• Review capital and corporate cost budgets. Identify not only marginal investments but also discretionary items that can be reduced or removed such as the budget for travel, transportation subsidies and entertainment. As many organizations adapt to social distancing guidelines, there are many options for online workshops, virtual events and conferences, which can help manufacturers reduce spending associated with travel.
  • Consult with your business banker. Ensure your financing remains viable by engaging with your financial partners. I have reached out to my customers to explore new or additional lines of credits should they need them and to better understand how much cash they will need and for how long. You may also want to consider refinancing your debt, although this is a conversation you should have with your banker.
  • Be prudent with loan programs. Liquidity is important, especially during difficult times, and the idea that “cash is king” is very common among business owners. The Small Business Administration (SBA) and other government agencies are offering loans with low interest rates and favorable repayment terms such as the Main Street Lending and the North Dakota COVID-19 Pace Recovery Program. With such favorable terms, it may be tempting to take advantage of these program loans to prepare your business for post-COVID re-entry. Regardless of how low interest rates are on these loans, they will still need to be repaid and should not be used as a crutch to avoid reviewing your cash conversion cycle.

Many businesses have been hit hard by the pandemic and are dealing with solvency concerns. But our collective hardship has brought us closer. It warms my heart to see manufacturers across sectors band together to exchange solutions and advice as they work to figure out next steps. Their approach to this crisis has highlighted some of humankind’s best qualities – fortitude, creativity, and adaptability in the face of immense challenges. And it has always been my privilege to support them.

Julie Whitney

About Julie Whitney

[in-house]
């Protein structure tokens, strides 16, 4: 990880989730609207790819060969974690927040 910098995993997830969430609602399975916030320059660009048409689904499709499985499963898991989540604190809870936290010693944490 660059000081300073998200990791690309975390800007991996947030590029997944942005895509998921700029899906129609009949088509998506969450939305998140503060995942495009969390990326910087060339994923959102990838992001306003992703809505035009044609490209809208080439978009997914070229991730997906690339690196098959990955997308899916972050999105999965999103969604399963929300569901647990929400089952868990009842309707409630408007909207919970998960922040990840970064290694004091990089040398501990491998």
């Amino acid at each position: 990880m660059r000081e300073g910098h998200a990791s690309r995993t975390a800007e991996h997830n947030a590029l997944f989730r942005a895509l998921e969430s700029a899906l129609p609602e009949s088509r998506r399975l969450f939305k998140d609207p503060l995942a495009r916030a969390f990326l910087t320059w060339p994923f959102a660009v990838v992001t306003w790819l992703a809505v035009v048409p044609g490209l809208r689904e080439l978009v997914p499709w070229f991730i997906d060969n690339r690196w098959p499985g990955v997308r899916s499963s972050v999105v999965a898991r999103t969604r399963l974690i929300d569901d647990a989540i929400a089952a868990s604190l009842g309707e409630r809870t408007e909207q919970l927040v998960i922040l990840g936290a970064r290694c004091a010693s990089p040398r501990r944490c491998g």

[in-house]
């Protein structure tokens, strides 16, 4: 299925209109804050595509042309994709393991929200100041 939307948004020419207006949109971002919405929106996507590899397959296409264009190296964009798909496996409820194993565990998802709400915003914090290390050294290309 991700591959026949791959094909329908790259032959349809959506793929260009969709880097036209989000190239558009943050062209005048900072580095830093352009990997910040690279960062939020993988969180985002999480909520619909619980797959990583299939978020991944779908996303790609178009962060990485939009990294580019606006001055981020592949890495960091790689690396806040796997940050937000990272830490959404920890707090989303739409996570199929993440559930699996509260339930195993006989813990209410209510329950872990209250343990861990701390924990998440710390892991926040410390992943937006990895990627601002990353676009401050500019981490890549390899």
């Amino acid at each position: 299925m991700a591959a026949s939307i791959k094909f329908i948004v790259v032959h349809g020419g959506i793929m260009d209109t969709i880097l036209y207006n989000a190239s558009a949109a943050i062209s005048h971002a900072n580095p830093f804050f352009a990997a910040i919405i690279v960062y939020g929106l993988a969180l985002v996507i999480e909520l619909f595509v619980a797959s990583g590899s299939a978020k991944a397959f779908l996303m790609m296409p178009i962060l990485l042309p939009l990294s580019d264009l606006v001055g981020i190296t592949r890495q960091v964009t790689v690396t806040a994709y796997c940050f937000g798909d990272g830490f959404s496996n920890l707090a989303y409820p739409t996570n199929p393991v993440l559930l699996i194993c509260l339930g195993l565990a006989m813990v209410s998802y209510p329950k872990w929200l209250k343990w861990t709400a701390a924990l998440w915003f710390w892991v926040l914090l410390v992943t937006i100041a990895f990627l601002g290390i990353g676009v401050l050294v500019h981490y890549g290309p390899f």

With over 20 years of financial experience in business development, risk management, financial and industry analysis and accounting, Julie has held positions as a senior auditor at Clifton Larson Allen and Commercial Relationship Manager at U.S. Bank. Julie’s passion for manufacturing started when she worked at American Manufacturing, a manufacturing company in St. Joseph (MN), while paying her way through college. Since then, she has worked extensively with manufacturers as a commercial lender and has been fortunate enough to see her customers through all business life cycles and unprecedented economic times. Showing her commitment to the long-term growth of the industry, she currently serves on the board of Enterprise MN, a federal MEP organization that provides training and advocacy for Minnesota manufacturers. She is also on the board of MinnDak Manufacturers Association, serving Fargo Moorhead region manufacturers. She also has a deep passion for her community, having served on the Board of Directors for the Junior Achievement, Rotary Club of St. Cloud, Big Brothers and Big Sisters as well as the United Way of Central Minnesota. A graduate of accounting from St Cloud State University, Julie is trained in Pimley and Pimley, Omega Performance, Lean Principles and Macro Management Essentials. She enjoys spending time with family, socializing, cooking, traveling, upland game hunting as well as watching high school and college sports in her free time. Julie brings an outsider perspective to her discussions with manufacturers. She uses her unique background and professional experiences in finance to identify headwinds, issues and opportunities relevant to manufacturers. )